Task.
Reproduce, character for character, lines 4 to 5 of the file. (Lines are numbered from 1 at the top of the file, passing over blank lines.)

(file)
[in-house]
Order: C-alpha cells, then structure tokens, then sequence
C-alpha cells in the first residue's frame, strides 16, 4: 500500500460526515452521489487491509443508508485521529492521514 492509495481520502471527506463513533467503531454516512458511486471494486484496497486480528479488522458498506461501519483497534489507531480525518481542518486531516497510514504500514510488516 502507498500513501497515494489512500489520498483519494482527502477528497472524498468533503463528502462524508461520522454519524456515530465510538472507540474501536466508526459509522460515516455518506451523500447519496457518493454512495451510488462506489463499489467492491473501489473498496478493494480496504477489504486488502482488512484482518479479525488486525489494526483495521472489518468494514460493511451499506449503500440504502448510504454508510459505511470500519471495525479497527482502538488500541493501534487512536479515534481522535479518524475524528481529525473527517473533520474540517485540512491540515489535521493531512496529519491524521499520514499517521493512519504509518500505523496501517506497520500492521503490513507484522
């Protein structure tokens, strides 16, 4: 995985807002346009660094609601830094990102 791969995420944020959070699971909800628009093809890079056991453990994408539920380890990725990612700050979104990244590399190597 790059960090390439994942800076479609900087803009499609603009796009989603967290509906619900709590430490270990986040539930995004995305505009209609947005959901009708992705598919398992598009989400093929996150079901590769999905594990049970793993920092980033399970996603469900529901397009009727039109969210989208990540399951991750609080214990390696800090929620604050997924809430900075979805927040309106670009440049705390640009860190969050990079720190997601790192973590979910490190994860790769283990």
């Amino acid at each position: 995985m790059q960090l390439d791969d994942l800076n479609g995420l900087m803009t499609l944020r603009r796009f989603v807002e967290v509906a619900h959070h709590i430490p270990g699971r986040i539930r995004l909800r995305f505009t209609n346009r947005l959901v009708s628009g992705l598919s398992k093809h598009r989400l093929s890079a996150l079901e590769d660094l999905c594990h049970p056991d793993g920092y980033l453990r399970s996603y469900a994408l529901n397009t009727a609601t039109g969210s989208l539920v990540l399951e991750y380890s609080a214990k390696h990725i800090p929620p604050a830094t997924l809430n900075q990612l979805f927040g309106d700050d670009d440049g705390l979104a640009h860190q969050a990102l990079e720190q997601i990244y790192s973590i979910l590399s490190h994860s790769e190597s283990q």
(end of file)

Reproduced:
């Protein structure tokens, strides 16, 4: 995985807002346009660094609601830094990102 791969995420944020959070699971909800628009093809890079056991453990994408539920380890990725990612700050979104990244590399190597 790059960090390439994942800076479609900087803009499609603009796009989603967290509906619900709590430490270990986040539930995004995305505009209609947005959901009708992705598919398992598009989400093929996150079901590769999905594990049970793993920092980033399970996603469900529901397009009727039109969210989208990540399951991750609080214990390696800090929620604050997924809430900075979805927040309106670009440049705390640009860190969050990079720190997601790192973590979910490190994860790769283990």
């Amino acid at each position: 995985m790059q960090l390439d791969d994942l800076n479609g995420l900087m803009t499609l944020r603009r796009f989603v807002e967290v509906a619900h959070h709590i430490p270990g699971r986040i539930r995004l909800r995305f505009t209609n346009r947005l959901v009708s628009g992705l598919s398992k093809h598009r989400l093929s890079a996150l079901e590769d660094l999905c594990h049970p056991d793993g920092y980033l453990r399970s996603y469900a994408l529901n397009t009727a609601t039109g969210s989208l539920v990540l399951e991750y380890s609080a214990k390696h990725i800090p929620p604050a830094t997924l809430n900075q990612l979805f927040g309106d700050d670009d440049g705390l979104a640009h860190q969050a990102l990079e720190q997601i990244y790192s973590i979910l590399s490190h994860s790769e190597s283990q």